The Column of Phocas is a Roman monumental column in the Roman Forum of Rome, Italy, built when Rome was part of the Eastern Roman Empire after reconquest from the Kingdom of the Ostrogoths.
Erected in front of the Rostra and dedicated or rededicated in honour of the Eastern Roman Emperor Phocas on August 1, 608 AD, it was the last addition made to the Forum Romanum. The fluted Corinthian column stands 13.6 m (44 ft) tall on its cubical white marble socle. On stylistic grounds, the column seems to have been made in the 2nd century for an unknown structure, and then recycled for the present monument. Likewise, the socle was recycled from its original use supporting a statue dedicated to Diocletian; the former inscription was chiselled away to provide a space for the later text.
The base of the column was uncovered in 1813, and the inscription is in Latin. The English translation is as follows:
- To the best, most clement and pious ruler, our lord Phocas the perpetual emperor, crowned by God, the forever august triumphator, did Smaragdus, former praepositus sacri palatii and patricius and Exarch of Italy, devoted to His Clemency for the innumerable benefactions of His Piousness and for the peace acquired for Italy and its freedom preserved, this statue of His Majesty, blinking from the splendor of gold here on this tallest column for his eternal glory erect and dedicate, on the first day of the month of August, in the eleventh indiction in the fifth year after the consulate of His Piousness.
The precise occasion for this signal honour is unknown, though Phocas had formally donated the Pantheon to Pope Boniface IV, who rededicated it to all the martyrs and Mary (Sancta Maria ad Martyres).
Atop the column's capital was erected by Smaragdus, the Exarch of Ravenna, a "dazzling" gilded statue of Phocas (which probably only briefly stood there).
Rather than a demonstration to mark papal gratitude as it is sometimes casually declared to be, the gilded statue on its column was more likely an emblem of the imperial sovereignty over Rome, which was rapidly fading under pressure from the Lombards, and a personal mark of gratitude from Smaragdus, who had been recalled by Phocas from a long exile and was indebted to the Emperor for retrieving his position of power at Ravenna.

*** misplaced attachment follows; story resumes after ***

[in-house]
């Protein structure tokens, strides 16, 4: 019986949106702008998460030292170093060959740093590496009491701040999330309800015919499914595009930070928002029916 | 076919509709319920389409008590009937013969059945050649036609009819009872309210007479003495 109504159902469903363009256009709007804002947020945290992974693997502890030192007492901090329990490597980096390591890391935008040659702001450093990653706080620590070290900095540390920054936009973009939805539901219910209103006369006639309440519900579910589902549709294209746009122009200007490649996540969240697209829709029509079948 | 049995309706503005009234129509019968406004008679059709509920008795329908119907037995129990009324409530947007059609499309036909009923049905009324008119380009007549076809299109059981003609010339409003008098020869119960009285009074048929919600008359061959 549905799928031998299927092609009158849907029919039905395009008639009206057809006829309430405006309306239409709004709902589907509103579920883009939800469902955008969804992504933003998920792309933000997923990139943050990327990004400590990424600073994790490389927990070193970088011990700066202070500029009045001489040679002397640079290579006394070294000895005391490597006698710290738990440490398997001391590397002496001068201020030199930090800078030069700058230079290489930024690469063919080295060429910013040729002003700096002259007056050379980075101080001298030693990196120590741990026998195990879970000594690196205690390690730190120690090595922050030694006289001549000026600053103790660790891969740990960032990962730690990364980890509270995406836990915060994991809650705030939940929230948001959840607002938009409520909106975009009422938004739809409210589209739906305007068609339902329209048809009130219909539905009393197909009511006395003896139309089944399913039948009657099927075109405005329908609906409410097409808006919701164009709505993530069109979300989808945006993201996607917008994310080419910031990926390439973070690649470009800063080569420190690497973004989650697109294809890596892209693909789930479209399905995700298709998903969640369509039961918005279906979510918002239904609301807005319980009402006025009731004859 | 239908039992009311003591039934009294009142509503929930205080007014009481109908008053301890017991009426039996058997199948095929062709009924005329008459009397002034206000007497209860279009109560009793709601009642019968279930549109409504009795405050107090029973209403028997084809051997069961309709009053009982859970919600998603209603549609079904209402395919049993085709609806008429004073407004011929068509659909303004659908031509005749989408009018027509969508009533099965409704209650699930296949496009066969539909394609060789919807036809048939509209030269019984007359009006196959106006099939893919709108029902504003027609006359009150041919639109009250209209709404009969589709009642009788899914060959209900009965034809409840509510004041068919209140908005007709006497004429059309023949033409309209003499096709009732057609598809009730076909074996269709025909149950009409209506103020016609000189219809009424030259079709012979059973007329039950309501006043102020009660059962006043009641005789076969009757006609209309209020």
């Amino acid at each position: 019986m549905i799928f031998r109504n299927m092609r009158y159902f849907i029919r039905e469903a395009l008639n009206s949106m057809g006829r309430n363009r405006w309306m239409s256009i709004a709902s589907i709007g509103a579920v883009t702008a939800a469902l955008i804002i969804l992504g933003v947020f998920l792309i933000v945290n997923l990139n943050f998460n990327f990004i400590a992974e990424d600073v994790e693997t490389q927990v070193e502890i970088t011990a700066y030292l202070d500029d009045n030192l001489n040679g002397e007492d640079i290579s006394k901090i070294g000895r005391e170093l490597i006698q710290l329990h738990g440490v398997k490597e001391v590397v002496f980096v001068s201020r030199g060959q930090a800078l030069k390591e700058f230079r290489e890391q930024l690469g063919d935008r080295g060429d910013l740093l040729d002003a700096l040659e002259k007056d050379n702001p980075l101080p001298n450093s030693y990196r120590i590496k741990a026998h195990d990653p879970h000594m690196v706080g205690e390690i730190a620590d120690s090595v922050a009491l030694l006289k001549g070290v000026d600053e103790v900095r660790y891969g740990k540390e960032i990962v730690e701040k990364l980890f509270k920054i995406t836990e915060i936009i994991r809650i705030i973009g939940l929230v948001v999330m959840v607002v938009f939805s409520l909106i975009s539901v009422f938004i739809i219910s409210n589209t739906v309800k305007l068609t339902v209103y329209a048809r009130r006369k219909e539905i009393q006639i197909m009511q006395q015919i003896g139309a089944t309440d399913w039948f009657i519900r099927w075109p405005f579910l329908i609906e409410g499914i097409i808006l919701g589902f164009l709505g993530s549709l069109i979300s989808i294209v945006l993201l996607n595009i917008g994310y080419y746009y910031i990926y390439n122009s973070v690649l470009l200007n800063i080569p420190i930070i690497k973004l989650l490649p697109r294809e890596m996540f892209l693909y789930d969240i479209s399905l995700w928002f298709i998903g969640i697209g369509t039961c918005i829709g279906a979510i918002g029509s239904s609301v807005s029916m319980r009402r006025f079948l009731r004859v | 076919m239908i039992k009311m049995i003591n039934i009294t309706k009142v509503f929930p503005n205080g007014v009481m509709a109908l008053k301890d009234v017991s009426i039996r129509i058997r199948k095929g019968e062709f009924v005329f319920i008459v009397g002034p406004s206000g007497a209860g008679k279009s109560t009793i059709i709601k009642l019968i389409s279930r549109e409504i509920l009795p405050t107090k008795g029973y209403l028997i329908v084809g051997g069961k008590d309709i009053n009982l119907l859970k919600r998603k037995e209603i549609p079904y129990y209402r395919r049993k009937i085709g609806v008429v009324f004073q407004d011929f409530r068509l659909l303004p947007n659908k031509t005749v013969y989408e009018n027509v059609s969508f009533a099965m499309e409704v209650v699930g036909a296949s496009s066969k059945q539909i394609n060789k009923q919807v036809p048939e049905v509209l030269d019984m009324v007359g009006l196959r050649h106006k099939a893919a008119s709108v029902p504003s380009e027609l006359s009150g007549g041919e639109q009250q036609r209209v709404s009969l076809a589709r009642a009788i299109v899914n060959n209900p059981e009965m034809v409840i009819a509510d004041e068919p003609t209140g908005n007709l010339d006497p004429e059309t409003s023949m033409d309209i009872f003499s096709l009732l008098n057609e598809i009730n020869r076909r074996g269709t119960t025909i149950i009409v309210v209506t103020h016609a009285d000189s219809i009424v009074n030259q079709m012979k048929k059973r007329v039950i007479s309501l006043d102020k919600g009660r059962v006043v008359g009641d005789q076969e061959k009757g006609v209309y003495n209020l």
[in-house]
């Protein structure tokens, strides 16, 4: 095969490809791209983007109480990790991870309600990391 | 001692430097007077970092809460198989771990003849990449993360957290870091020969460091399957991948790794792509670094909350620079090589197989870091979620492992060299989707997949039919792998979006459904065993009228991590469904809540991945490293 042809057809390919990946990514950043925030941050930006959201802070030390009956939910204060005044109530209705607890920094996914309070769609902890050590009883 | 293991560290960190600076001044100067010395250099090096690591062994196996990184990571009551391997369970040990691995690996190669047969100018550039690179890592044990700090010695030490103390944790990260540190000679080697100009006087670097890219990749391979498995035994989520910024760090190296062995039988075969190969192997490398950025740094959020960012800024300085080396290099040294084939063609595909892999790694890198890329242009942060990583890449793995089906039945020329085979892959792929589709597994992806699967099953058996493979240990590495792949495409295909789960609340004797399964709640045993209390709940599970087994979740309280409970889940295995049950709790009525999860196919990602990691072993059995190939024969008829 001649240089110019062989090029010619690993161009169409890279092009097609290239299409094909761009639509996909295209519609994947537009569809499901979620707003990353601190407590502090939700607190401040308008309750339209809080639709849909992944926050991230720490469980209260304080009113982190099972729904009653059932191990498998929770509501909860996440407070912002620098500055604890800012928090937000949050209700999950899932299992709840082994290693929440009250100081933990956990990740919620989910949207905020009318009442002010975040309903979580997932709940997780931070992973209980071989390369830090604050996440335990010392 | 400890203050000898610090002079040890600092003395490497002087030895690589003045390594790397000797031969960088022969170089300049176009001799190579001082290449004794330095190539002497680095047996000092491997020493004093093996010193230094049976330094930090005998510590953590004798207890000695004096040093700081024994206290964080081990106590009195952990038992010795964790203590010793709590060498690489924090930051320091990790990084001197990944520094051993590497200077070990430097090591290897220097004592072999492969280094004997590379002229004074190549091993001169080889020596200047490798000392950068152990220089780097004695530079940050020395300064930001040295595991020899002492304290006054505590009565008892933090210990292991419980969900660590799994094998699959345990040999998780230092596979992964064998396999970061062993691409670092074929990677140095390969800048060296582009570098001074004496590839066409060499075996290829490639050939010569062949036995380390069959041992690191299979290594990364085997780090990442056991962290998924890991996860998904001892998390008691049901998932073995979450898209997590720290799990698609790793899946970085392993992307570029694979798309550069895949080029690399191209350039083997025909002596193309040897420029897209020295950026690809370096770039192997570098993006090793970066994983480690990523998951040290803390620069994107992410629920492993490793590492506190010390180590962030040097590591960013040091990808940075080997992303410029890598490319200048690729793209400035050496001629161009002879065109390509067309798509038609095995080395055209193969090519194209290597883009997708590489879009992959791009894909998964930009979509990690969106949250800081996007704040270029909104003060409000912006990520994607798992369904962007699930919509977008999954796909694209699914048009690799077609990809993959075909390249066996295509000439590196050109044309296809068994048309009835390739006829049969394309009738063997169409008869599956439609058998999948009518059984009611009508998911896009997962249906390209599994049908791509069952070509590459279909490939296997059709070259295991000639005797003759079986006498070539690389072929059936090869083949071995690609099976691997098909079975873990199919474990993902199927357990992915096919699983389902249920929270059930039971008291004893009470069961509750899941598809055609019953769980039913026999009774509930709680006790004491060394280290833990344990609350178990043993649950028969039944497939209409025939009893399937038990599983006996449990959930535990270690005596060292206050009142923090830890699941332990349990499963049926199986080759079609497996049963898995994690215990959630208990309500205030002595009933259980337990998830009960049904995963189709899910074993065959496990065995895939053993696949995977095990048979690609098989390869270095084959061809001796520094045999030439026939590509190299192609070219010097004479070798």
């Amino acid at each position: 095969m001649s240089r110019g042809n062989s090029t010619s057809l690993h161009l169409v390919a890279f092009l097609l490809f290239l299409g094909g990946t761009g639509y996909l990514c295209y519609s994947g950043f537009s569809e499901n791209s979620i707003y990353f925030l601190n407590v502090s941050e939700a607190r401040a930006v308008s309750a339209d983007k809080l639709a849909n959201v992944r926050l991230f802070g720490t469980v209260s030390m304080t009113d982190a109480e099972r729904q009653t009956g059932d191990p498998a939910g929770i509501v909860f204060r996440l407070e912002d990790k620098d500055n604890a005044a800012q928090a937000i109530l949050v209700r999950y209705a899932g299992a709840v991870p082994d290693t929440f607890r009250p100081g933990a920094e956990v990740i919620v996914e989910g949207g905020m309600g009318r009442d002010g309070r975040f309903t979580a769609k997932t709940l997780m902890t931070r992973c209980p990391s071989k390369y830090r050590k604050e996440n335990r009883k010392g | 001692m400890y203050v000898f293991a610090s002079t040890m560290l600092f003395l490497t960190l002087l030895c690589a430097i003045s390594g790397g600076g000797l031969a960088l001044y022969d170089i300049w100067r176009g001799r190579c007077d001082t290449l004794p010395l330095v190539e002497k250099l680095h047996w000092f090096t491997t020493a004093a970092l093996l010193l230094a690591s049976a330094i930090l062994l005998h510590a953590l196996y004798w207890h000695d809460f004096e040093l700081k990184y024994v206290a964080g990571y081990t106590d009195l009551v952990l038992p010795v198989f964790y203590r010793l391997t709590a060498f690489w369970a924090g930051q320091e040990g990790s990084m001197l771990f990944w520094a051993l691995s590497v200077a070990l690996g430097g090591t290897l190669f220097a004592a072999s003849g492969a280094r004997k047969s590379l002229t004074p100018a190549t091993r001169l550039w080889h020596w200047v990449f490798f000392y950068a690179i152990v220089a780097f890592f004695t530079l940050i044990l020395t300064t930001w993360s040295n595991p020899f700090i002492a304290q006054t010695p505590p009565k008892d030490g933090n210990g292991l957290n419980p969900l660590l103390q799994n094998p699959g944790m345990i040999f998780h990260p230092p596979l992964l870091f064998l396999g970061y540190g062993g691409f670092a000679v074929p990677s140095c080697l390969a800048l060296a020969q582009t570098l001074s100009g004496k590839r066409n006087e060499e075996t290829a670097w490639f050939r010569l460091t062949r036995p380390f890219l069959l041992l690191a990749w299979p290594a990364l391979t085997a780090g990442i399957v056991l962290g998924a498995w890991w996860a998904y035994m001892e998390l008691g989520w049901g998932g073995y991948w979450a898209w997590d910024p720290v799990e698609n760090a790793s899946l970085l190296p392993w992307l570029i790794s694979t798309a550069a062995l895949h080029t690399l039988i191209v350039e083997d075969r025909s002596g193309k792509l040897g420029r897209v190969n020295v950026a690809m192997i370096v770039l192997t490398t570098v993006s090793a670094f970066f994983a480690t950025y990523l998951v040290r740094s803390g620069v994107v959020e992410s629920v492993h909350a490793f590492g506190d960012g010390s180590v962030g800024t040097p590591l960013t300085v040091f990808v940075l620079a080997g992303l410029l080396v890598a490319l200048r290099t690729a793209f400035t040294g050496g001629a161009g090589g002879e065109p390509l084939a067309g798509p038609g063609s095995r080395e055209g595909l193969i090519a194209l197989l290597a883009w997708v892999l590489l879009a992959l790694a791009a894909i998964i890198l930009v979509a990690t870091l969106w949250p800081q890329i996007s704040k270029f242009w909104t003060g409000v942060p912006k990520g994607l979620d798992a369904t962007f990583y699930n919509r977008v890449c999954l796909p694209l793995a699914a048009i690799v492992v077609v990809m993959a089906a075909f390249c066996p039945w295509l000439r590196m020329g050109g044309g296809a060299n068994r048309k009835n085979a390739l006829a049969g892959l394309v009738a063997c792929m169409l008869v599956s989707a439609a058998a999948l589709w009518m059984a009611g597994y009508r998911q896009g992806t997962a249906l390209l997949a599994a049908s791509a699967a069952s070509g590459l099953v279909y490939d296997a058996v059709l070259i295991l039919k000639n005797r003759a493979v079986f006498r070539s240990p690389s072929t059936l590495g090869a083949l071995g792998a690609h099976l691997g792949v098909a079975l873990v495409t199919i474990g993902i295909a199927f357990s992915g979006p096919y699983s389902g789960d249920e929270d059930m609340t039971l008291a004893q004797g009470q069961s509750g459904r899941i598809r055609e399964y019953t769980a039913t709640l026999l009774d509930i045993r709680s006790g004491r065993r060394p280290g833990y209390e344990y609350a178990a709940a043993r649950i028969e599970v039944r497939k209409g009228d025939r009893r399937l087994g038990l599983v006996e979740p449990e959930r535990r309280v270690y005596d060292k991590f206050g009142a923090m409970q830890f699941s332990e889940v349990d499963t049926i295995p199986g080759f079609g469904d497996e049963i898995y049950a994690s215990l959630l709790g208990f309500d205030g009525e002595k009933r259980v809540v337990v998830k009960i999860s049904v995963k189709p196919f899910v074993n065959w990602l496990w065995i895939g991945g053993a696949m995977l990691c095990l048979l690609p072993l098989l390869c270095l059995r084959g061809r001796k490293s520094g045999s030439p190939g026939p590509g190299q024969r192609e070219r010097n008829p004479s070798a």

In October 610, Phocas was overthrown and killed; his statues everywhere were overthrown.
Revolt against Phocas and Accession
The Emperor Maurice was murdered by Phocas at the harbor of Eutropius on 27 November 602. The deposed emperor was forced to watch his five younger sons executed before he was beheaded himself.
Empress Constantina and her three daughters were temporarily spared and sent to a monastery. The palace eunuch Scholasticus aided their escape to St. Sophia, but the church turned them over to Phocas, who sent them back to the monastery. A few years later, they were all executed at the harbor of Eutropius when Constantina was found guilty of a conspiracy against Phocas.
Phocas was widely regarded as an incompetent leader, by both much of the ruling class and army.
In 608, Heraclius the Elder renounced his loyalty to the Emperor Phocas, who had overthrown Maurice six years earlier. The rebels issued coins showing both Heraclii dressed as consuls, though neither of them explicitly claimed the imperial title at this time.
Heraclius the Elder, the Exarch of Carthage, began to prepare to invade, by cutting off the supply of grain to Constantinople and assembling a large army and navy.
Heraclius's younger cousin Nicetas launched an overland invasion from Carthage into Egypt; by 609, he had defeated Phocas's general Bonosus and secured the province. Meanwhile, the younger Heraclius sailed eastward with another force via Sicily and Cyprus.
As he approached Constantinople, he made contact with prominent leaders and planned an attack to overthrow aristocrats in the city, and soon arranged a ceremony where he was crowned and acclaimed as Emperor.
When he reached the capital, the Excubitors, an elite Imperial Guard unit led by Phocas's son-in-law Priscus, deserted to Heraclius, and he entered the city without serious resistance.
When Heraclius captured Phocas, he asked him "Is this how you have ruled, wretch?" Phocas's reply—"And will you rule better?"—so enraged Heraclius that he beheaded Phocas on the spot.
He later had the genitalia removed from the body because Phocas had raped the wife of Photius, a powerful politician in the city.
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